Asked 3w ago
I faced the same problem too. It is so tempting to take profit when you have +30% to +200% gains. (for example)
For me, I will just tell myself: "If it's such a good stock, you should have the intention to hold it forever!" Only sell when the growth story changes or fundamentals weaken, other than that, stay away from greed and looking at the stock market everyday. If you hear no evil and see no evil, you should not have any reason to sell the winners.
To invest into passive ETFs in the first place and holding them for ultra-longterm.
Overwhelming evidence accumulated in the last decades that stock picking and market timing is not successful benchmarked against an appropriate index.
It's hard to resist the temptation of taking profit from the winners, but perhaps having a system and sticking to some core indicators offer some guidance on when to sell eventually
if its looking at value investing, a good question to ask is if the company fundamentals have changed/ is declining, otherwise it would be a good idea to hold on to it long-term as it will grow further
meanwhile, if it is about trends, ask yourself if there is any reversal - be it cross overs or changes in candlestick patterns
with these pre-determined checklist, perhaps it will reduce the emotional parts in investment, and if this system works, repeat n continue (: or if uncertain, taking partial profits might be good as well
Whether it's a good or poor stock, don't look at it too often. Instead, monitor news that affect it e.g. through The Edge, The Business Times, or even Facebook groups like Singapore Stock, REIT and Bond Investments. It will reduce the temptation to sell if it's a good one.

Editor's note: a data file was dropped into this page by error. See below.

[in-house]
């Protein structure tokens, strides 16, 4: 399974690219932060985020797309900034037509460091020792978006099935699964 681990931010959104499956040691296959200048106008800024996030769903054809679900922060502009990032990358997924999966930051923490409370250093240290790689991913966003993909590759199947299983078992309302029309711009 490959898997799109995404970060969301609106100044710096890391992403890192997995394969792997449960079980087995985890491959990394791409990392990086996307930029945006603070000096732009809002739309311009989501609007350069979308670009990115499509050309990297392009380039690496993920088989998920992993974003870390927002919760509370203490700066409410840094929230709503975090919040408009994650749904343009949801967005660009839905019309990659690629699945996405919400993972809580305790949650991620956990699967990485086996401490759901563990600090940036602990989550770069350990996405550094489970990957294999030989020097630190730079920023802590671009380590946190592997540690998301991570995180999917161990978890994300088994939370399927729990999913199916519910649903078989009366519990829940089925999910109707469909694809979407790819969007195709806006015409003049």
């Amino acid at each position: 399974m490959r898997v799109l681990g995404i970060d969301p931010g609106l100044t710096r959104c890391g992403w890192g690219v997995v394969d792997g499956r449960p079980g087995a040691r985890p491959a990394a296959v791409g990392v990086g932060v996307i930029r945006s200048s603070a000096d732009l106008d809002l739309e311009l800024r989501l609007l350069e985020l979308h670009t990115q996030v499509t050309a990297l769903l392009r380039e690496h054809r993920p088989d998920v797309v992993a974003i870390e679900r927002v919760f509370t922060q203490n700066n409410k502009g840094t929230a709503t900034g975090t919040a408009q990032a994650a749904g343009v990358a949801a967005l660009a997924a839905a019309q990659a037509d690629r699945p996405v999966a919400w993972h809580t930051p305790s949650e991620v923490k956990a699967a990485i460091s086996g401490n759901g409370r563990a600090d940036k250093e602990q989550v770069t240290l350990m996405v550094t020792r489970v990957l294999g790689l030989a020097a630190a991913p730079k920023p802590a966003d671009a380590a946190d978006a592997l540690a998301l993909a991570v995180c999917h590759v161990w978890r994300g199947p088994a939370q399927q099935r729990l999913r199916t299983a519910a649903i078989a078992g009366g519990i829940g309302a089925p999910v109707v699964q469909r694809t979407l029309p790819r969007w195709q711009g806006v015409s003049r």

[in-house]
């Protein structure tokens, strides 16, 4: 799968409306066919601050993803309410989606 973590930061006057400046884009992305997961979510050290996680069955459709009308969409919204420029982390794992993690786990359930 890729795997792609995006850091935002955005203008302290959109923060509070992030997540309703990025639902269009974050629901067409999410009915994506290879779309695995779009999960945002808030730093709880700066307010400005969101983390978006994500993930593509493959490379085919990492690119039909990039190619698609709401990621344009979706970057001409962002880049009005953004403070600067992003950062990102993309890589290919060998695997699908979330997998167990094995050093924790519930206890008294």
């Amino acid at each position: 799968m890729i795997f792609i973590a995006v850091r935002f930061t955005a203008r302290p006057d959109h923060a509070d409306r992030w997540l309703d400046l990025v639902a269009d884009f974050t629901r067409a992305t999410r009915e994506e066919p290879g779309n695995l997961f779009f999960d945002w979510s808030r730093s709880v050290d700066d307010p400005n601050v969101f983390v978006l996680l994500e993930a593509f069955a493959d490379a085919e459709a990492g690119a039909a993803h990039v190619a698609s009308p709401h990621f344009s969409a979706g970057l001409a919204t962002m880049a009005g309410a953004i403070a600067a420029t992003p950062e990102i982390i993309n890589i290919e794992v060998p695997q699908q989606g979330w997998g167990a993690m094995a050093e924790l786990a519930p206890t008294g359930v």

However, if you realised the business fundamentals have declined or expected to decline, you can consider selling it.
For example, I recently cut losses in First Reit at $0.70, when news broke on Lippo Karawaci rental restructuring early Jun. I expect future downward rent. I bought it at $1.00. Now 2 months on, the price went down even further to $0.555.
Meanwhile, 10 years on, I'm still holding on to MIT, since its IPO. If one day its business fundamentals have declined, I will also sell it.
You can ask yourself? Will it continue to be a winner? What factors continue for them to do so?
If all the stars are aligned, then continue to hold or accumulate when there is a irrational dip.
Always go back to why you invest in this stocks. If u have sizable amount, it is okay to take partial profit out of it and reinvest to other better counters.
E. G u invest 100k into stock A. U profit 200%. Capital is now 300K. U see little upside to stock A while stock B is undervalued. You sell 40% of stock A and redeploy 120k to stock B
I think i can guess some possible sg stocks you are holding. Definitely not blue chip/ Reits XD
Ask yourself if the company is still doing well and growing fast. If you are convinced that there is still a long runway for growth, why would you want to give up the good future gains? Alternatively, if the company has matured and its growth has slowed down, you may want to consider redeploying to another company that has better growth prospects.
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